Meeting Madame Cecile Rol-Tanguy
by Anne Sebba, The Times, March 2014
When Cécile Rol-Tanguy, French Résistante and young wife of Communist resistant leader Henri Rol-Tanguy, was crossing occupied Paris with weapons hidden in her baby’s pram, she believes ‘sangfroid’ was what ensured her survival.
‘Courage’ is a word she refuses to use about her years resisting the Nazis who had occupied northern France since June 1940. ‘It was just what you did,’ says the woman who in 2013 received the decoration of Grand Officier Croix de Guerre.
“I never had fear in my stomach. If you do, you can’t do anything,” explained the elegant 94 year-old when I met her recently in Paris. “If you arrive at a metro station with the Germans in front of you there’s no point in turning around as there are probably Germans behind you. I did nothing exceptional.”
But Cécile had immense personal courage, not just when she was being followed by German soldiers. One year after their marriage in 1939, their first child, a daughter Françoise, suddenly fell dangerously ill suffering extreme dehydration. Cécile, 21, and alone as Henri was fighting at the front, rushed the baby to the nearest hospital where she died on June 12th just a few months old.
‘I can still remember the terrible pall of burning smoke over Paris and wondering if that was what had made my baby ill. I left her in the hospital overnight and when I went back the next day there was another baby in her bed,’ recalled Cécile, closing her eyes as if the shock were yesterday. In addition, her father had just been arrested as part of a roundup of communists following a French decree legalising the death sentence for those accused of ‘demoralising the army’ in response to the Germans closing in on Paris. As the country was plunged into chaos with severe food shortages, panic and a desperate rush to get out of Paris, Cécile agreed to resume work typing political pamphlets for the Metal Workers’ Union, now forced underground.
“It was only later I realised how work had helped to assuage my terrible grief,” she said. “Françoise was buried on June 15th, the day after the Germans entered the city.”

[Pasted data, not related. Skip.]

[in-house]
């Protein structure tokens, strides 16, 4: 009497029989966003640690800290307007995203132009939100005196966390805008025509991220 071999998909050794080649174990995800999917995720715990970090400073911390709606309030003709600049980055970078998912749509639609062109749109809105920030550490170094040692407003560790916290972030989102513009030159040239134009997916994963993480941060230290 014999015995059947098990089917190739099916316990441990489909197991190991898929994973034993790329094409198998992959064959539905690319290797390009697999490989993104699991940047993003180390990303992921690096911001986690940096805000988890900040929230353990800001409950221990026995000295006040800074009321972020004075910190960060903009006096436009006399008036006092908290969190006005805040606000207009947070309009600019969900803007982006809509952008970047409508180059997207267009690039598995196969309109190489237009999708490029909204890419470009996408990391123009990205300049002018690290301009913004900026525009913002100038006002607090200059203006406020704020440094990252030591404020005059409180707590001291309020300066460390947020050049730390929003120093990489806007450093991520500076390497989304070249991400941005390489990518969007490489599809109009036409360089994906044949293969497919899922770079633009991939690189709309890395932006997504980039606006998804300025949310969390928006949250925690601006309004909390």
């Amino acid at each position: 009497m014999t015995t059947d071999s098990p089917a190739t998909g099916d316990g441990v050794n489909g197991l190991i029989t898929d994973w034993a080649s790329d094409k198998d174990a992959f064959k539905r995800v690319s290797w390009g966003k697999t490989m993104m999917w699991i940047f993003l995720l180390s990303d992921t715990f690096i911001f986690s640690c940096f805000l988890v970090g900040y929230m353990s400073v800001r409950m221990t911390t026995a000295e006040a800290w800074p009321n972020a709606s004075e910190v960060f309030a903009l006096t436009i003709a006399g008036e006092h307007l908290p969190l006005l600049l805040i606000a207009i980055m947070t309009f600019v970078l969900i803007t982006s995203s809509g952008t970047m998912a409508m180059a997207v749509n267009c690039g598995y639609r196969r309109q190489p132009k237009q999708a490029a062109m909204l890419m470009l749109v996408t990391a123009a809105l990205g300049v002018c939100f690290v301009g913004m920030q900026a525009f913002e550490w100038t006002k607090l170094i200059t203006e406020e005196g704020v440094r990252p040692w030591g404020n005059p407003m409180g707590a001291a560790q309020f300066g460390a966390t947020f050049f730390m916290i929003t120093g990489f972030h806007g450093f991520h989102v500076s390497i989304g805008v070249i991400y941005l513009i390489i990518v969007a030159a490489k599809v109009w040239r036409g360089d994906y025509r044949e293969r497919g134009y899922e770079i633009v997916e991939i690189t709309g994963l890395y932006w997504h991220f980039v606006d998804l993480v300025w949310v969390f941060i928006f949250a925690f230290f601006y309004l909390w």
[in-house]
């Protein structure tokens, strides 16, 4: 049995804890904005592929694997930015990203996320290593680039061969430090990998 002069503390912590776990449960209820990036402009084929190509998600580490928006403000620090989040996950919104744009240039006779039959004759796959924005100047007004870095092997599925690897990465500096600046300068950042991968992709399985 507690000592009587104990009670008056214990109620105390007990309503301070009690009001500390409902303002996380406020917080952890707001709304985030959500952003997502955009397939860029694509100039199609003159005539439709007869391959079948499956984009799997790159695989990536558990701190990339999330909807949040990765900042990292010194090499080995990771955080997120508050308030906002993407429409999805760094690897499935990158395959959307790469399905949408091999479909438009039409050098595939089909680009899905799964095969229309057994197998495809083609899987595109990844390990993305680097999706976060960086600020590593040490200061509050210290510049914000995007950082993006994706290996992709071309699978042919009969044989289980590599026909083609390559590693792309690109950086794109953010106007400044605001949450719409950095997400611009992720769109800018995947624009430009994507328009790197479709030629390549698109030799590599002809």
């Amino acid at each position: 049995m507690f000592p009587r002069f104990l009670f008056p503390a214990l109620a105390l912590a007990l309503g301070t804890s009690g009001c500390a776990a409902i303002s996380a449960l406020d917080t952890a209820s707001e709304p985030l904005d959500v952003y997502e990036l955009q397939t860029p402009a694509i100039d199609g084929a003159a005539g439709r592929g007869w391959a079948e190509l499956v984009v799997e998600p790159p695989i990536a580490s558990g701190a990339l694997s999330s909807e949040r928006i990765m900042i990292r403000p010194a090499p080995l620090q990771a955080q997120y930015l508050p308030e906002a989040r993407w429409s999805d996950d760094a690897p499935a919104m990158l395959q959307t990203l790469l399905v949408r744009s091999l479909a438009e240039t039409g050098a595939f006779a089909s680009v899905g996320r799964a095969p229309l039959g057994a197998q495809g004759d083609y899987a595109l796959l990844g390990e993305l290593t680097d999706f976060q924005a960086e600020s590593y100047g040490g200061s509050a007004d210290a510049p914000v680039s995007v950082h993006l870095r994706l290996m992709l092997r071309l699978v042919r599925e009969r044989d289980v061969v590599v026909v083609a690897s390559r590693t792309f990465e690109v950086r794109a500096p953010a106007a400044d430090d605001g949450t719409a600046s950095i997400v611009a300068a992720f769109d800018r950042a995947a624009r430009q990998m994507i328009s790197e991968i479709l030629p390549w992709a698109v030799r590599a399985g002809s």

Towards the end of 1940, following the French surrender and establishment of the Vichy government under Marshall Pétain, Henri was de-mobilised and returned to Paris. But his reunion with Cécile was short lived. After two comrades were arrested, he realised he had to go underground, moving around constantly, and the couple spent the rest of the war living apart, meeting whenever they could. Henri, a keen amateur cyclist before the war, was helped by staying with loyal cycling friends who were not politically active and therefore not suspect.
Cécile, now living with her parents (her father had been released), began working as Henri’s personal ‘Agent de Liaison,’ carrying orders around the city, delivering packets and political tracts as well as collecting revolvers (which she insists she did not know how to use) grenades and ammunition from depots and transporting them. At the end of May, 1941 the couple’s second child, Hélène, was born and Henri suggested she should think about changing to work in a different group, not for him personally.
“If I am arrested I’ll be shot and killed,” he explained. He was organising sabotage units and armed groups. There was only Cécile’s mother to look after the baby if something happened. “But although he gave me ten days to decide, I did not hesitate at all.” She carried on, sometimes carrying Hélène and hiding the weapons in a sack of potatoes which she pushed in the pram, other times burying papers underneath the pram bedding, baby on top.
Cécile le Bihan, a bright only child, was 17 when she first met Henri, a tall, handsome man eleven years her senior who had left school at 14 to become an apprentice foundry man and was now a union official in Paris where Cécile worked as a typist. Both were committed communists. “For me it was pure idealism,” she explains. Her father had been an early party member and she had grown up in a radical household. “I was anti-fascist. I wanted a better life for everyone. How could one support having Germans in Paris?”